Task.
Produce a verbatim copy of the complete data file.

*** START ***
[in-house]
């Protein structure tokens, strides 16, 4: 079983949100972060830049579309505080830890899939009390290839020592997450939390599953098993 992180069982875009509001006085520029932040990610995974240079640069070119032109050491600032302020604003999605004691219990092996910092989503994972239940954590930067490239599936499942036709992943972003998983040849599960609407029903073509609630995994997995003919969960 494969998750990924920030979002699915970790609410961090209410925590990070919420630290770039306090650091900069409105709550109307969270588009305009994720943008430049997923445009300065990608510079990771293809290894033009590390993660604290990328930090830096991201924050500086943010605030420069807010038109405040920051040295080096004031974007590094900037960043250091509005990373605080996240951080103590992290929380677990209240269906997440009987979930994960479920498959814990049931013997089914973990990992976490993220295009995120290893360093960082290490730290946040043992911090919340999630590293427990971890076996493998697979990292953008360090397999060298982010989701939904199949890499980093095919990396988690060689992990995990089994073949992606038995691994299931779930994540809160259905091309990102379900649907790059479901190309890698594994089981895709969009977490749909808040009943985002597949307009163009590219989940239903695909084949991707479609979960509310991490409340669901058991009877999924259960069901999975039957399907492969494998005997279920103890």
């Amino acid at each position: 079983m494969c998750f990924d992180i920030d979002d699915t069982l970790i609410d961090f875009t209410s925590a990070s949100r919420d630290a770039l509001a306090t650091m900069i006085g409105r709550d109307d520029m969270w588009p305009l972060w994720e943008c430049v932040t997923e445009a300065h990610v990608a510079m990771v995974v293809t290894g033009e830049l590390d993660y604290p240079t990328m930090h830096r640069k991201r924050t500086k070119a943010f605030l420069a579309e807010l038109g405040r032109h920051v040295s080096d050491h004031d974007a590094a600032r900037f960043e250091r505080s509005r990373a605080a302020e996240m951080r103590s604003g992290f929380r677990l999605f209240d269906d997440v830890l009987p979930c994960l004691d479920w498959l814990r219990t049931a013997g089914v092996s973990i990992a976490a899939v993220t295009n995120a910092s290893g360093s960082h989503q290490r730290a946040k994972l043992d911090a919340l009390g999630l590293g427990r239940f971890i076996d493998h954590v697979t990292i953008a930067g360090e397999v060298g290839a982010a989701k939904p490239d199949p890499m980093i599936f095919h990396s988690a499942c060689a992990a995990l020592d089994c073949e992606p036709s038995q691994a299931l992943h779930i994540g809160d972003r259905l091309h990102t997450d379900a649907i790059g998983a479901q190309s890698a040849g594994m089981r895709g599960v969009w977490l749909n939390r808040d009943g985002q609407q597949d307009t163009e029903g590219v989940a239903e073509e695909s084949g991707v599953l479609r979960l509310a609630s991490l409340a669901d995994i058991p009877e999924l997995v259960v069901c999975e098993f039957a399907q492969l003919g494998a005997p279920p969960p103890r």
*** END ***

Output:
[in-house]
């Protein structure tokens, strides 16, 4: 079983949100972060830049579309505080830890899939009390290839020592997450939390599953098993 992180069982875009509001006085520029932040990610995974240079640069070119032109050491600032302020604003999605004691219990092996910092989503994972239940954590930067490239599936499942036709992943972003998983040849599960609407029903073509609630995994997995003919969960 494969998750990924920030979002699915970790609410961090209410925590990070919420630290770039306090650091900069409105709550109307969270588009305009994720943008430049997923445009300065990608510079990771293809290894033009590390993660604290990328930090830096991201924050500086943010605030420069807010038109405040920051040295080096004031974007590094900037960043250091509005990373605080996240951080103590992290929380677990209240269906997440009987979930994960479920498959814990049931013997089914973990990992976490993220295009995120290893360093960082290490730290946040043992911090919340999630590293427990971890076996493998697979990292953008360090397999060298982010989701939904199949890499980093095919990396988690060689992990995990089994073949992606038995691994299931779930994540809160259905091309990102379900649907790059479901190309890698594994089981895709969009977490749909808040009943985002597949307009163009590219989940239903695909084949991707479609979960509310991490409340669901058991009877999924259960069901999975039957399907492969494998005997279920103890």
């Amino acid at each position: 079983m494969c998750f990924d992180i920030d979002d699915t069982l970790i609410d961090f875009t209410s925590a990070s949100r919420d630290a770039l509001a306090t650091m900069i006085g409105r709550d109307d520029m969270w588009p305009l972060w994720e943008c430049v932040t997923e445009a300065h990610v990608a510079m990771v995974v293809t290894g033009e830049l590390d993660y604290p240079t990328m930090h830096r640069k991201r924050t500086k070119a943010f605030l420069a579309e807010l038109g405040r032109h920051v040295s080096d050491h004031d974007a590094a600032r900037f960043e250091r505080s509005r990373a605080a302020e996240m951080r103590s604003g992290f929380r677990l999605f209240d269906d997440v830890l009987p979930c994960l004691d479920w498959l814990r219990t049931a013997g089914v092996s973990i990992a976490a899939v993220t295009n995120a910092s290893g360093s960082h989503q290490r730290a946040k994972l043992d911090a919340l009390g999630l590293g427990r239940f971890i076996d493998h954590v697979t990292i953008a930067g360090e397999v060298g290839a982010a989701k939904p490239d199949p890499m980093i599936f095919h990396s988690a499942c060689a992990a995990l020592d089994c073949e992606p036709s038995q691994a299931l992943h779930i994540g809160d972003r259905l091309h990102t997450d379900a649907i790059g998983a479901q190309s890698a040849g594994m089981r895709g599960v969009w977490l749909n939390r808040d009943g985002q609407q597949d307009t163009e029903g590219v989940a239903e073509e695909s084949g991707v599953l479609r979960l509310a609630s991490l409340a669901d995994i058991p009877e999924l997995v259960v069901c999975e098993f039957a399907q492969l003919g494998a005997p279920p969960p103890r």